Diversity in the workplace can refer to a number of things. It can mean racial, ethnic, gender, or sexual orientation diversity, but is so much more than that. Diverse workplaces also need employees from a different religious and political beliefs, socioeconomic backgrounds, and even geographic locations.
When it comes to inclusion, the Society for Human resource Management (SHRM) defines inclusion as “the achievement of a work environment in which all individuals are treated fairly and respectfully, have equal access to opportunities and resources, and can contribute fully to the organization’s success.”
Simply put, an inclusive workplace is one that considers individual differences of employees and strives to make all feel welcome and accepted. If you carefully hire for diversity but then don’t provide an inclusive workplace, you’ll have incredibly high turnover.
Diversity and inclusion are more than just buzzwords. The Digitalist Magazine explains how inclusion can spark innovation: employees who feel valued and welcomed may be inspired to bring about fresh perspectives that lead to new and exciting ideas, and they bring ideas and opinions that may be underrepresented. This echoes a similar sentiment previously made here at Give and Take about the importance of fostering collaboration among diverse populations in any workplace. Having a mix of insights from a team of people with various backgrounds can also help a business engage better with a diverse range of customers.
On paper, diversity and inclusion seem like no-brainers for an organization working to achieve business success. But the reality is that even major enterprises still need lots of improvement where inclusion and diversity is concerned. For instance, Google’s 2018 annual diversity report revealed that their US workforce consists of 53.1% white employees and 36.3% Asians, but only 2.5% black, 3.6% Hispanic and Latino, and 4.2% multiracial professionals. The dominance of one or two races can have a subtle, yet profound effect on employees’ feelings and wellbeing. Similarly, women hold only 25% of the jobs in computing. While these statistics is more focused on diversity, it’s impossible to have a diverse workforce without inclusion, otherwise people won’t stay and there will be high employee turnover.
There are plenty of reasons organizations find it difficult to achieve true inclusion and diversity. It could be because of the challenge of tackling social norms or because people aren’t even aware of their own biases to begin with. It could also stem from decades or even hundreds of years of stereotypes.
Regardless of the underlying reasons, it’s vital for a company to start breaking cultural barriers and welcome employees from different walks of life. And advocacy entails so much more than just coming up with a good recruitment program. So here are some tips on how to establish an inclusive workplace.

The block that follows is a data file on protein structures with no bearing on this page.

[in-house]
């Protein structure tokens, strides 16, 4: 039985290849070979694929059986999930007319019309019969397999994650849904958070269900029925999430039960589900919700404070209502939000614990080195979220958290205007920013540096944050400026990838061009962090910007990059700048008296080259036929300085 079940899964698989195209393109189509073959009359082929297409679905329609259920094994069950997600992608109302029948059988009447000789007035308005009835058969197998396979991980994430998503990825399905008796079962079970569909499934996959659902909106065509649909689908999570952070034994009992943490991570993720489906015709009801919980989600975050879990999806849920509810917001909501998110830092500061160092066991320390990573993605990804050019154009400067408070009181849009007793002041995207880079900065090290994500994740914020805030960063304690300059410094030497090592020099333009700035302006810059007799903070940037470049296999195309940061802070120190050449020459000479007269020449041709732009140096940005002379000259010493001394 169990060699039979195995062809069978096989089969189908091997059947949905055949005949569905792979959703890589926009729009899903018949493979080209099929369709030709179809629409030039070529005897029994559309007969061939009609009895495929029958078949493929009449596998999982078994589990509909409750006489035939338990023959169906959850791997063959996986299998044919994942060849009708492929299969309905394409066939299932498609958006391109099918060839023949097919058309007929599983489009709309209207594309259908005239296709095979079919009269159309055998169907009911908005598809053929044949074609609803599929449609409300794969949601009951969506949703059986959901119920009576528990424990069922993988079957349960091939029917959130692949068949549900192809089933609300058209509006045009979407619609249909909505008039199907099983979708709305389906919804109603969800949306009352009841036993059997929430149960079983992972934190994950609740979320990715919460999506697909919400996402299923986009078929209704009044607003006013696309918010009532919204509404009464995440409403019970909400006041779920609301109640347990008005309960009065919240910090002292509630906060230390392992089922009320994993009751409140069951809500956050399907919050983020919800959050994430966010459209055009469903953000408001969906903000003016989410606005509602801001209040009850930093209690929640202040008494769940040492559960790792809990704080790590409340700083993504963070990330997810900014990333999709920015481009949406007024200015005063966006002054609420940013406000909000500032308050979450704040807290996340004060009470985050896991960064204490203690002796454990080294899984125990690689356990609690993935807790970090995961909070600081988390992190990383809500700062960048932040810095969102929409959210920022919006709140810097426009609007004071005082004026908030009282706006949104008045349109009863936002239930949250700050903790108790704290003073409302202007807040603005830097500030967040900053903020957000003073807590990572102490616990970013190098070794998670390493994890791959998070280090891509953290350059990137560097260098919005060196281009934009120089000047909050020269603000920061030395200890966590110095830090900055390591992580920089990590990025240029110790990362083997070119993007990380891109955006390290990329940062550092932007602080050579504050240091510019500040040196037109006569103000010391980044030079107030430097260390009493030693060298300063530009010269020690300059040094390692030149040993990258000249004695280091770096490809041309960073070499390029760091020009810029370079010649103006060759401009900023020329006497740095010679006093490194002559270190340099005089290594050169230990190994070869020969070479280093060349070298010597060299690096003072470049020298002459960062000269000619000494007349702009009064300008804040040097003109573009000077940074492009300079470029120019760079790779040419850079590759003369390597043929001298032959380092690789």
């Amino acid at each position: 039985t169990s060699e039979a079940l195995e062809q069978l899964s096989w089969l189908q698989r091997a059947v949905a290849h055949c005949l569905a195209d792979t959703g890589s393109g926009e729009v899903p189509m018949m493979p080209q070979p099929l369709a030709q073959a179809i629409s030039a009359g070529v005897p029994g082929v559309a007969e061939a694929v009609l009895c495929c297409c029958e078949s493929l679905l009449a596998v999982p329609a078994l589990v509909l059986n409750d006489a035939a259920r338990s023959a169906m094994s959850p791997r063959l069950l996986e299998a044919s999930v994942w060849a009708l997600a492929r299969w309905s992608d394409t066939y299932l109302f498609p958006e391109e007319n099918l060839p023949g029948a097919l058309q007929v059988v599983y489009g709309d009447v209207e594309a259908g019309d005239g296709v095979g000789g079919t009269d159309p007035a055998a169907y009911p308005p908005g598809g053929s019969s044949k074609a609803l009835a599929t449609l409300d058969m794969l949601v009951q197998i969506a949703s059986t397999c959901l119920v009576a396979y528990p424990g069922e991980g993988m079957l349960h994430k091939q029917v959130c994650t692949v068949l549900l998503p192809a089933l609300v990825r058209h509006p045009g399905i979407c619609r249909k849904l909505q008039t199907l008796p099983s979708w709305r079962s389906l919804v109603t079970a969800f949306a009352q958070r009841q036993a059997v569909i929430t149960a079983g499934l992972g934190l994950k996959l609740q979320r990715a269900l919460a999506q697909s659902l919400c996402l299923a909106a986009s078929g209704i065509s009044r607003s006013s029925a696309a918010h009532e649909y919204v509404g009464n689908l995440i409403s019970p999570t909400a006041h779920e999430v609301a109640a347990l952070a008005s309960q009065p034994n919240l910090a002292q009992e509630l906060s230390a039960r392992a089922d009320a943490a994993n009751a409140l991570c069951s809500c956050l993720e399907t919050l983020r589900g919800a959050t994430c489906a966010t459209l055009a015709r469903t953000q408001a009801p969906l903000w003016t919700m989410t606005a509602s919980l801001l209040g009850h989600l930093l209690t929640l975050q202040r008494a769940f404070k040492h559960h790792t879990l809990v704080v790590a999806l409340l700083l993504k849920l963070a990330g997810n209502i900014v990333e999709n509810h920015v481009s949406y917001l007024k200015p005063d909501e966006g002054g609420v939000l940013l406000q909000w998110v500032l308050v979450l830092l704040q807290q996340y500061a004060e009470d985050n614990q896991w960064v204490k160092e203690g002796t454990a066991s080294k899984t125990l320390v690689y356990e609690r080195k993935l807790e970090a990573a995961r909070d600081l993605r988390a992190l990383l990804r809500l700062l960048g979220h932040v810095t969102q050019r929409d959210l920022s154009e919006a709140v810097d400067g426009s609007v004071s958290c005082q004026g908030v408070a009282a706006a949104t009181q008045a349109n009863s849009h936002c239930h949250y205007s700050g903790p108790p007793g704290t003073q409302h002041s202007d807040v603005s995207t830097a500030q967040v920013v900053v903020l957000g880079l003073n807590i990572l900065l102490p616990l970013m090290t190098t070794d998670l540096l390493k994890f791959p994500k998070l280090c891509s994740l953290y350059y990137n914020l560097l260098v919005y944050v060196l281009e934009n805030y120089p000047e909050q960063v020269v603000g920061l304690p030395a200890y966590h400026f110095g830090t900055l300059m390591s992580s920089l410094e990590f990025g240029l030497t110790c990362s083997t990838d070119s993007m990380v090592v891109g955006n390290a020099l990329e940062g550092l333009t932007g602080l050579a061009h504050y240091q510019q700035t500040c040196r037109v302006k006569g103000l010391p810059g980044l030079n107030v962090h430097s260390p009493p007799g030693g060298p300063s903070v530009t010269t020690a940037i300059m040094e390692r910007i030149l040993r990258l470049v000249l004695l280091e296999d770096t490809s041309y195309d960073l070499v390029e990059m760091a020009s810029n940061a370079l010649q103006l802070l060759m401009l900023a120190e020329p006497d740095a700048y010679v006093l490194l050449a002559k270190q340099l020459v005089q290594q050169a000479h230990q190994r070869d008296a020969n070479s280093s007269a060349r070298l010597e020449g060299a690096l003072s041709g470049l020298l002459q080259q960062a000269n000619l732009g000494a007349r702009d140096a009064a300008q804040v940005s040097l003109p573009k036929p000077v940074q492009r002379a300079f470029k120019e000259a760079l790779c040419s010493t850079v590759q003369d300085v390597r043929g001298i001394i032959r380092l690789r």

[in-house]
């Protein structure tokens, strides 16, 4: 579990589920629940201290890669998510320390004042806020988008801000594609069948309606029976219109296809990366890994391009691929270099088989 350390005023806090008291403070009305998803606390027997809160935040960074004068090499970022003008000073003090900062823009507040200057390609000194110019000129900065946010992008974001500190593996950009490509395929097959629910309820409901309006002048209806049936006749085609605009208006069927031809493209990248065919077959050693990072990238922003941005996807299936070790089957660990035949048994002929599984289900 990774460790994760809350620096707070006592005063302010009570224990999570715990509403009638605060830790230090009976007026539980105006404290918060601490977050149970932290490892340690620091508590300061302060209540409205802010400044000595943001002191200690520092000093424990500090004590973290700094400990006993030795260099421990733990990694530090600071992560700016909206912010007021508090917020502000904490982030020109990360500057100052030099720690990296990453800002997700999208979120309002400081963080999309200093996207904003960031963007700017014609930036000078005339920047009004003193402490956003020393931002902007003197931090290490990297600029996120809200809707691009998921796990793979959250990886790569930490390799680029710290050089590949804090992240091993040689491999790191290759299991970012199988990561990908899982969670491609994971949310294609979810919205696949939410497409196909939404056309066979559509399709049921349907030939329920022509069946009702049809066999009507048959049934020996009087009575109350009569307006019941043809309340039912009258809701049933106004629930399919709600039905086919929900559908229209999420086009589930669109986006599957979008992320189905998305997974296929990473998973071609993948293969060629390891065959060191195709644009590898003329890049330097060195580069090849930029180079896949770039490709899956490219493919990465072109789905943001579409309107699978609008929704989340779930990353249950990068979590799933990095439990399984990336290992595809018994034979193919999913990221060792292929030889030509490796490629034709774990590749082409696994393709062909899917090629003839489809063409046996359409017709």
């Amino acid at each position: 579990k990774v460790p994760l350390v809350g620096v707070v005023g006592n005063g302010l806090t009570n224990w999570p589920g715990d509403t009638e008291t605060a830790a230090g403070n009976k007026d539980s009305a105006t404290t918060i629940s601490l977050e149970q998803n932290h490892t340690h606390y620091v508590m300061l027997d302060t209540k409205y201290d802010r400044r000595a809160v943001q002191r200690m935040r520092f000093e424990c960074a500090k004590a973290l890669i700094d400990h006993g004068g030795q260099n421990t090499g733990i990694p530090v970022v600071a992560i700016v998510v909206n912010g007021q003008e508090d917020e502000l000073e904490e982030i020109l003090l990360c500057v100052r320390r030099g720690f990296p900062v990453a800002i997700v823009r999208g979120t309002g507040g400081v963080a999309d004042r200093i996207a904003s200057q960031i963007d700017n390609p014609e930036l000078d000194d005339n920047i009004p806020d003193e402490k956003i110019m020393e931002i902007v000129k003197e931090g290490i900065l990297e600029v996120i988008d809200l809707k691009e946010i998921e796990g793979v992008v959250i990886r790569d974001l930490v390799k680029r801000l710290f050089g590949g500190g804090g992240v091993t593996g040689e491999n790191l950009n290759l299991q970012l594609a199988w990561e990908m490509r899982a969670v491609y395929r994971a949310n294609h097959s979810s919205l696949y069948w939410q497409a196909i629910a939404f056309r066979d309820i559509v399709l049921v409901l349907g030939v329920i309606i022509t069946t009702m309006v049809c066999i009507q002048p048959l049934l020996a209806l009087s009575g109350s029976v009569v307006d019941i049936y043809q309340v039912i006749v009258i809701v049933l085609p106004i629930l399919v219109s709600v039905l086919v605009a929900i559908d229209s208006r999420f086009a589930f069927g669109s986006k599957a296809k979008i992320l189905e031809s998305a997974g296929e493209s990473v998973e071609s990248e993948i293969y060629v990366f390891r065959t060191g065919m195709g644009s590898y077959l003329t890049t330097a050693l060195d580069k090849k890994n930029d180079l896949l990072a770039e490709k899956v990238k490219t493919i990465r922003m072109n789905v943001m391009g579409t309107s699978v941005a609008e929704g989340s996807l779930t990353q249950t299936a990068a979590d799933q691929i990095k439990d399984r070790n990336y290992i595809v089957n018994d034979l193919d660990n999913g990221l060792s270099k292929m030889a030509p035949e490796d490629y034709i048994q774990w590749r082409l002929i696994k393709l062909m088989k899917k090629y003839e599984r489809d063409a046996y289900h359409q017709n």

1. Lead by example. Inclusion starts with the management. In order for employees to feel comfortable in the workplace, the leaders should feel comfortable connecting with each employee on a personal level. Maryville University emphasizes how today’s organizational leaders need skills in communication and conflict resolution more than ever, as they are the key in affecting change in any business, no matter their managerial level. This, of course, includes the matter of inclusion. Good communication skills can improve the relationship between staff and their leaders or employers.
2. Encourage collaboration.Employees in large enterprises often work within silos, which limits interaction between different departments. Companies can encourage a more open workplace by setting up brainstorming sessions with representatives from various departments or even redesigning the office layout into something with more open space for getting together, and implementing fewer cubicles.
3. Celebrate different backgrounds. One of the ways to show employees that a company values their differences is to invite them to share their cultures through office gatherings. For instance, an employee hailing from a certain country can be in charge of bringing food from home, to introduce others to their cuisine. Another method is to assign dedicated prayer rooms for people with specific religions and practices.
The bottom line is that employees should feel valued by their employer so that they can be inspired to strive for success. A different background or culture should not hinder an employee from being themselves and showing their full potential at work.
About the Author
Guest blogger Heather Denise is an HR consultant with a degree in business management and a passion for workplace inclusivity and diversity. Currently based in Chicago, she also enjoys swimming and volunteering at the local shelter.